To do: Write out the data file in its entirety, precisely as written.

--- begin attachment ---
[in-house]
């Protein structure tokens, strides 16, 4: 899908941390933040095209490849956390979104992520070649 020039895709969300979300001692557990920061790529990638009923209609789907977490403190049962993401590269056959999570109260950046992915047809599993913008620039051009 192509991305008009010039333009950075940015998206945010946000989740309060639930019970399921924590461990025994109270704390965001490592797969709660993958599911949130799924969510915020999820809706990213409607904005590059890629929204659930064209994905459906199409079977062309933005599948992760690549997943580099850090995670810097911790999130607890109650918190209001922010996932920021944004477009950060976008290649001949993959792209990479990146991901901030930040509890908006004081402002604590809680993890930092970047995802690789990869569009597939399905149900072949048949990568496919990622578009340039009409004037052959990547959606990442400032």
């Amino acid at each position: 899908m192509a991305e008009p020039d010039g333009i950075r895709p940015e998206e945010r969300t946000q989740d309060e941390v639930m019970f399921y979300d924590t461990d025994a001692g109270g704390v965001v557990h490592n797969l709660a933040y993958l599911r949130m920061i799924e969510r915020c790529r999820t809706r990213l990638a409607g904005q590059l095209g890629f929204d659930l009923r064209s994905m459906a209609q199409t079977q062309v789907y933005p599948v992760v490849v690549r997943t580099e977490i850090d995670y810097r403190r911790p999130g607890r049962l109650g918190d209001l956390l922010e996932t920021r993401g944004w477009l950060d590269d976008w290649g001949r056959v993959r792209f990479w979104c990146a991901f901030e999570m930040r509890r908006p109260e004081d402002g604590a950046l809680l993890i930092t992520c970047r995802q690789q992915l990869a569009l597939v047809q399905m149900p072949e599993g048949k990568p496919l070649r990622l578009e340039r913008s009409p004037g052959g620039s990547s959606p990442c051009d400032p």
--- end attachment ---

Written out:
[in-house]
């Protein structure tokens, strides 16, 4: 899908941390933040095209490849956390979104992520070649 020039895709969300979300001692557990920061790529990638009923209609789907977490403190049962993401590269056959999570109260950046992915047809599993913008620039051009 192509991305008009010039333009950075940015998206945010946000989740309060639930019970399921924590461990025994109270704390965001490592797969709660993958599911949130799924969510915020999820809706990213409607904005590059890629929204659930064209994905459906199409079977062309933005599948992760690549997943580099850090995670810097911790999130607890109650918190209001922010996932920021944004477009950060976008290649001949993959792209990479990146991901901030930040509890908006004081402002604590809680993890930092970047995802690789990869569009597939399905149900072949048949990568496919990622578009340039009409004037052959990547959606990442400032």
């Amino acid at each position: 899908m192509a991305e008009p020039d010039g333009i950075r895709p940015e998206e945010r969300t946000q989740d309060e941390v639930m019970f399921y979300d924590t461990d025994a001692g109270g704390v965001v557990h490592n797969l709660a933040y993958l599911r949130m920061i799924e969510r915020c790529r999820t809706r990213l990638a409607g904005q590059l095209g890629f929204d659930l009923r064209s994905m459906a209609q199409t079977q062309v789907y933005p599948v992760v490849v690549r997943t580099e977490i850090d995670y810097r403190r911790p999130g607890r049962l109650g918190d209001l956390l922010e996932t920021r993401g944004w477009l950060d590269d976008w290649g001949r056959v993959r792209f990479w979104c990146a991901f901030e999570m930040r509890r908006p109260e004081d402002g604590a950046l809680l993890i930092t992520c970047r995802q690789q992915l990869a569009l597939v047809q399905m149900p072949e599993g048949k990568p496919l070649r990622l578009e340039r913008s009409p004037g052959g620039s990547s959606p990442c051009d400032p």